But the whole issue with Ducati’s wheel covers and swingarm spoiler is that they fall outside of the aerodynamics regulations, and so can be altered at will. Now that Ducati have established that the swingarm spoiler is to cool the rear tire, they can change it as often as they like. Which they appear to be doing.

(It is also worth noting that all of these photos are of parts which appeared on the factory Ducati bikes. Jack Miller is using only the original wheel covers, and the original swingarm spoiler).

Ducati aren’t the only ones to have cottoned on to the freedom allowed by the swingarm spoiler. I saw two versions of Aprilia’s spoiler, one on Aleix Espargaro’s bike, one on Andrea Iannone’s bike. The Aprilia spoiler looks very much like the Ducati version, with three aerofoils.

But the aerofoils are detachable, and so Iannone used a version with two aerofoils inserted in the morning, then with three in the afternoon. Espargaro’s spoiler had all three aerofoils fitted in both FP1 and FP2.

Electrickery

While Ducati, Aprilia, and Yamaha all had highly visible updates, Honda had one which could not be seen, according to Marc Márquez. The crashes at Austin of Marc Márquez and Cal Crutchlow had come from the rear of the bike as much as the front, the engine brake struggling to cope with the Honda RC213V’s flailing rear end as the riders brake hard for a corner. Sometimes the rear bites, and then pushes the front, and that tips riders over the limit and onto the floor.

That has been fixed with a software update, and maybe a little bit more, Marc Márquez revealed. “I’m very happy today, because honestly speaking the problem that we had in the first three races – okay in Argentina you can say ‘you won’ but the problem was there, I was able to adjust. But in Austin I was not able to adjust,” Márquez said.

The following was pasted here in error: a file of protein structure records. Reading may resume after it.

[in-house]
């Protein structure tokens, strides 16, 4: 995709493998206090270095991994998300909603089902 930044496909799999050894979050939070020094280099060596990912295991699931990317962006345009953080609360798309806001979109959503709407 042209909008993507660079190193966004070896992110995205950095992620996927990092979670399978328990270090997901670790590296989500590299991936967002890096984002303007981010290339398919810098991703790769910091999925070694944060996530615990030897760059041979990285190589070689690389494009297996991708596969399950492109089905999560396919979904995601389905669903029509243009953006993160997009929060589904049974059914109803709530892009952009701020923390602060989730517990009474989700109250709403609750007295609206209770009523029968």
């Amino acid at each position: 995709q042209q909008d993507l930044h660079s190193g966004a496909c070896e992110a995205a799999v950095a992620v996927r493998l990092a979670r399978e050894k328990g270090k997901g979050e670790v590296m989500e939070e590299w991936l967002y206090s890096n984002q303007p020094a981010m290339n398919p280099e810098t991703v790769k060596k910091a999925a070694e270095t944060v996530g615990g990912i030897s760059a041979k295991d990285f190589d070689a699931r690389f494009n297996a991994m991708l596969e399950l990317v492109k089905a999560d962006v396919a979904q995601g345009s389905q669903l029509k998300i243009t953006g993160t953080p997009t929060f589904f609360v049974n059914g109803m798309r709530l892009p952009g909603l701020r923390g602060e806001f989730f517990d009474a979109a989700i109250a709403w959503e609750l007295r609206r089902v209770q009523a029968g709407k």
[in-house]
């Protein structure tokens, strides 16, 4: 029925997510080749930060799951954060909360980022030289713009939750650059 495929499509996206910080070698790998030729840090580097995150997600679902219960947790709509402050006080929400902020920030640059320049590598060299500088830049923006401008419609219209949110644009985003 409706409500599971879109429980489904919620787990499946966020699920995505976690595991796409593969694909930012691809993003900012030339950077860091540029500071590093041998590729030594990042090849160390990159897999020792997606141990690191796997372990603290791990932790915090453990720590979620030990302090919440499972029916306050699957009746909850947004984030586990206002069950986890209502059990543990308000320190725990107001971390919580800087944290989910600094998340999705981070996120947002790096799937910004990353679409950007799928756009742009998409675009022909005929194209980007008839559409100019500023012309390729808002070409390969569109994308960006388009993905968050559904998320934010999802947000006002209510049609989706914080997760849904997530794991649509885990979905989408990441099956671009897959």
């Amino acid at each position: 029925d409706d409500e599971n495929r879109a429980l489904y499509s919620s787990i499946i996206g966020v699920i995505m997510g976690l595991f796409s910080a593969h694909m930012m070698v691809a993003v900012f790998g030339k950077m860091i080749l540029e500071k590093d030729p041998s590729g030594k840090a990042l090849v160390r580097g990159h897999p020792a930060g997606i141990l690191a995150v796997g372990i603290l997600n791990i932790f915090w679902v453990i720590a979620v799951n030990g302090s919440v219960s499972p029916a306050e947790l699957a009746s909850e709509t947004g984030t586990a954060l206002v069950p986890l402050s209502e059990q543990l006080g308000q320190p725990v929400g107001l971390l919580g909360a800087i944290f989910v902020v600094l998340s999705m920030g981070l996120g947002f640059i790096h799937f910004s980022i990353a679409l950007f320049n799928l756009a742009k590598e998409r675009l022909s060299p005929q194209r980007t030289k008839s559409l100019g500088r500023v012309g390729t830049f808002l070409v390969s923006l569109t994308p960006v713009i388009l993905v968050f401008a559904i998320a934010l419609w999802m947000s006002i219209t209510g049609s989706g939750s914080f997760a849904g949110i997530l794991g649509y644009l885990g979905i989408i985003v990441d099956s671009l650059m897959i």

“The Repsol Honda team did a great job, especially in Japan, they worked with the test team and we improve a lot on that area and especially in the entry of the corner,” he explained.

“Now I feel better in the way that is more predictable, the engine. So this is something that helps a lot to be safer on the bike because if not sometimes I was doing some mistakes that I didn’t understand. And today we were working in a better way.”

The news that Honda has solved their problem with unpredictability on corner entry should be a concern to Márquez’ title rivals. In previous years, it took them until Barcelona at least before they fixed the problem. If the new setup is enough to solve the issue from Jerez, then Márquez will be a tough man to beat.

The times from Friday only confirm that impression. Márquez was fastest in FP1, then fourth quickest in FP2, but that doesn’t tell the full story at all. Márquez set his best time at the end of the morning session on a hard rear tire with 18 laps on it.

He then put the same rear tire in at the end of FP2, and set his quickest lap on the hard rear’s 21st lap. Almost everyone else did their best FP2 time on tire which was either new, or had just 2 or 3 laps on it. Márquez is fast without even trying, and that must be a concern.

Yamaha Blues

The weather played a huge role too. It was hot and sunny, track temperatures rising quickly from the morning to the afternoon, the track over 20° warmer in FP2, and hovering just under the 50°C mark, where grip vanishes completely. That meant that while some Yamahas were fast in the cooler conditions of the morning, they went backwards in the afternoon.

“When we lose grip, we don’t lose two tenths or three tenths, we lose one second,” a frustrated Maverick Viñales explained. “It’s very difficult to find a setup, because in the morning it’s working well, in the afternoon it’s very difficult to go with it. So it’s difficult to find a compromise on the bike.”

The problem was the electronics, Viñales explained, something which has been an issue for the past two years for the Yamaha. But they had made progress, the Spaniard said. “We worked hard, we made five or six runs in FP2, and finally we found something better, but still we need much more to be competitive.”